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The Third Hand (Cinepocalypse): A Mysterious Copy Machine Gives a Lone Office Worker Bizarre Ideas

A lone office worker finds himself dealing with mysterious machines in the U.K. horror short The Third Hand. Prolific actor Tom Bonington, who fright fare fans may recognize from such films as The ABCs of Death 2 (2014) and A Haunting at the Rectory (2015), plays the worker, who watches snowy television and buys a candy bar on his break. The purchase is no easy feat, though, as the snack machine doesn’t want to give up its goods easily. After the worker tussles with the machine, the power goes out, leading to the man discovering a copy machine in a hidden room that makes repaired replicas of damaged items. Because the man is missing a finger on one of his hands, one idea leads to another, with gory results.

Writer/director Yonatan Weisberg serves up a short full of tension and paranoia, with clever touches of absurdist humor and existential morass. Bonington, the lone actor in the short, gives a marvelous performance as his character goes from curious and confounded to jittery and nervous, and then far beyond any of those feelings.

Director of Photography James Watson won the Cinepocalypse shorts jury Best Cinematography award, and for plenty of good reasons, such as wide angle shots showing the antiseptic hidden room and underscoring the worker’s aloneness, and extreme close-ups of parts of his nervous, twitching, sweating face. The Third Hand looks stunning, and the eerie score and Max Brodie’s unnerving sound design add perfectly to the short’s ominous, brooding feeling. Prosthetic artist Amy Thornton does a super job, but revealing exactly why here would spoil the short.

The Third Hand is a corker. Keep an eye out for it as it continues its film festival run.

The Third Hand screened at Cinepocalypse Film Fest, which ran June 13–20 in Chicago, Illinois. 

4 out of 5 stars (4 / 5)

Joseph Perry
Joseph Perry fell in love with horror films as a preschooler when he first saw the Gill-Man swim across the TV screen in "The Creature from The Black Lagoon" and Mothra battle Godzilla in "Godzilla Vs. The Thing.” His education in fright fare continued with TV series such as "The Twilight Zone" and "Outer Limits," along with legendary northern California horror host Bob Wilkins’ "Creature Features." His love for silver age and golden age comic books, including horror titles from Gold Key, Dell, and Marvel started around age 5. He is a contributing writer for "Phantom of the Movies VideoScope" print magazine and the websites Gruesome Magazine, Diabolique Magazine, Ghastly Grinning, The Scariest Things, Horror Fuel, and When It Was Cool. He is a co-host of the "Decades of Horror: The Classic Era" and "Uphill Both Ways" podcasts. Joseph has also written for “Scream” magazine, "Filmfax" magazine, “SQ Horror” magazine, and the websites That's Not Current an HorrorNews.net. He occasionally proudly co-writes articles with his son Cohen Perry, who is a film critic in his own right. A former northern Californian and Oregonian, Joseph has been teaching, writing, and living in South Korea since 2008.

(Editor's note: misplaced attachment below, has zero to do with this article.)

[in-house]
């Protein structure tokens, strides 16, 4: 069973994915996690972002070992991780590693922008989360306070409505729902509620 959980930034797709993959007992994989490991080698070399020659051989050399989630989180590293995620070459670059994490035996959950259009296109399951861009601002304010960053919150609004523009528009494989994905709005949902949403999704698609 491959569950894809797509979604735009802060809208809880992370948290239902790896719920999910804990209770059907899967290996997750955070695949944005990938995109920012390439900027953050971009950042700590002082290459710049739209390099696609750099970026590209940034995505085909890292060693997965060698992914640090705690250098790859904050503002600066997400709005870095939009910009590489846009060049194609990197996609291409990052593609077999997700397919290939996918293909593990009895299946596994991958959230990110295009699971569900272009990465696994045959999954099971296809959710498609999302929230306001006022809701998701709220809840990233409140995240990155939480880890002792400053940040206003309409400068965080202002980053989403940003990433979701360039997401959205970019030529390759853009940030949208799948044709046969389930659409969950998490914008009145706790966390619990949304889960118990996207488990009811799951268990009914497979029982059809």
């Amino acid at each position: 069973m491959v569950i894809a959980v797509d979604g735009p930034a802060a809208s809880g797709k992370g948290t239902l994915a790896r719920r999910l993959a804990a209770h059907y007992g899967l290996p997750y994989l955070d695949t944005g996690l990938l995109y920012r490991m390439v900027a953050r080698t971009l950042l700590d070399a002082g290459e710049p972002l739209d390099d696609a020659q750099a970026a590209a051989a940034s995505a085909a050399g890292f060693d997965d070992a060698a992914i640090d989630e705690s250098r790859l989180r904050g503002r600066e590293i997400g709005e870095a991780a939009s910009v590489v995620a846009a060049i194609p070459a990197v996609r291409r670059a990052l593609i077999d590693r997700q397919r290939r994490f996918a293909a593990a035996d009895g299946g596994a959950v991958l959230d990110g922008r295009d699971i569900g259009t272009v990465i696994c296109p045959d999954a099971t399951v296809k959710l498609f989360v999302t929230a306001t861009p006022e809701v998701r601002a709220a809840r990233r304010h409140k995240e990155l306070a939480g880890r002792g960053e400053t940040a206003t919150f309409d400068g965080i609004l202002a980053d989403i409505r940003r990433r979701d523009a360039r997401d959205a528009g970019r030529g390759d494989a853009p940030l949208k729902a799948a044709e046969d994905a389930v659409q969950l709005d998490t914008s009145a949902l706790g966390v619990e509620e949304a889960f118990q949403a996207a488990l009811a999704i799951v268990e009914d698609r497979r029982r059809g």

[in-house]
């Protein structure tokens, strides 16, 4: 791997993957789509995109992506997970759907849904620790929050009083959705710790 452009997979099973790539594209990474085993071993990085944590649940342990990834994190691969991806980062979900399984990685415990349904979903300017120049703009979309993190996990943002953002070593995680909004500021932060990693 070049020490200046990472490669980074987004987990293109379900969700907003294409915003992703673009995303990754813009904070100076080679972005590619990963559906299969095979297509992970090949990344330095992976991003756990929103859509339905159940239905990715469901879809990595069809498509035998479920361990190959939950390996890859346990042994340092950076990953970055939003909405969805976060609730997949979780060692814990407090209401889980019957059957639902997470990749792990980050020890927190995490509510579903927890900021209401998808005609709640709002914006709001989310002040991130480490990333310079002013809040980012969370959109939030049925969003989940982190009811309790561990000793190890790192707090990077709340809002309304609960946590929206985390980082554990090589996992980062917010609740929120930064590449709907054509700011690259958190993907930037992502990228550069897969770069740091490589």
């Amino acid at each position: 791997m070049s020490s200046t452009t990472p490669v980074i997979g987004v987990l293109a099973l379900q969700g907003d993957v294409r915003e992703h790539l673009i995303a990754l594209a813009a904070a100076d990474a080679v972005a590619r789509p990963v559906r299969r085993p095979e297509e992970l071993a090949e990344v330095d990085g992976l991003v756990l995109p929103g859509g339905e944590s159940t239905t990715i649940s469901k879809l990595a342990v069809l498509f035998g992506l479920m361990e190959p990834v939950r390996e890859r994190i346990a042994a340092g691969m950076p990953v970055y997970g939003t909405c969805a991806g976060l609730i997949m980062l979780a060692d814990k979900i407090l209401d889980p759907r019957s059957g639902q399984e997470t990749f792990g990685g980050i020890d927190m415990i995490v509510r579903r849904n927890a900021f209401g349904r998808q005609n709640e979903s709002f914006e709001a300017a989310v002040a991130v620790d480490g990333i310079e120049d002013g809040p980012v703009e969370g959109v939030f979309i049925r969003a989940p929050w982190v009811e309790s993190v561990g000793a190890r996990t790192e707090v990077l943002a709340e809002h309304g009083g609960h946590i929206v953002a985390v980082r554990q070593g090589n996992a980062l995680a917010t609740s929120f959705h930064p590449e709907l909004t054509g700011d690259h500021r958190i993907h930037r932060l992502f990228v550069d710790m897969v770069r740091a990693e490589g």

Joseph Perry
Joseph Perry fell in love with horror films as a preschooler when he first saw the Gill-Man swim across the TV screen in "The Creature from The Black Lagoon" and Mothra battle Godzilla in "Godzilla Vs. The Thing.” His education in fright fare continued with TV series such as "The Twilight Zone" and "Outer Limits," along with legendary northern California horror host Bob Wilkins’ "Creature Features." His love for silver age and golden age comic books, including horror titles from Gold Key, Dell, and Marvel started around age 5. He is a contributing writer for "Phantom of the Movies VideoScope" print magazine and the websites Gruesome Magazine, Diabolique Magazine, Ghastly Grinning, The Scariest Things, Horror Fuel, and When It Was Cool. He is a co-host of the "Decades of Horror: The Classic Era" and "Uphill Both Ways" podcasts. Joseph has also written for “Scream” magazine, "Filmfax" magazine, “SQ Horror” magazine, and the websites That's Not Current an HorrorNews.net. He occasionally proudly co-writes articles with his son Cohen Perry, who is a film critic in his own right. A former northern Californian and Oregonian, Joseph has been teaching, writing, and living in South Korea since 2008.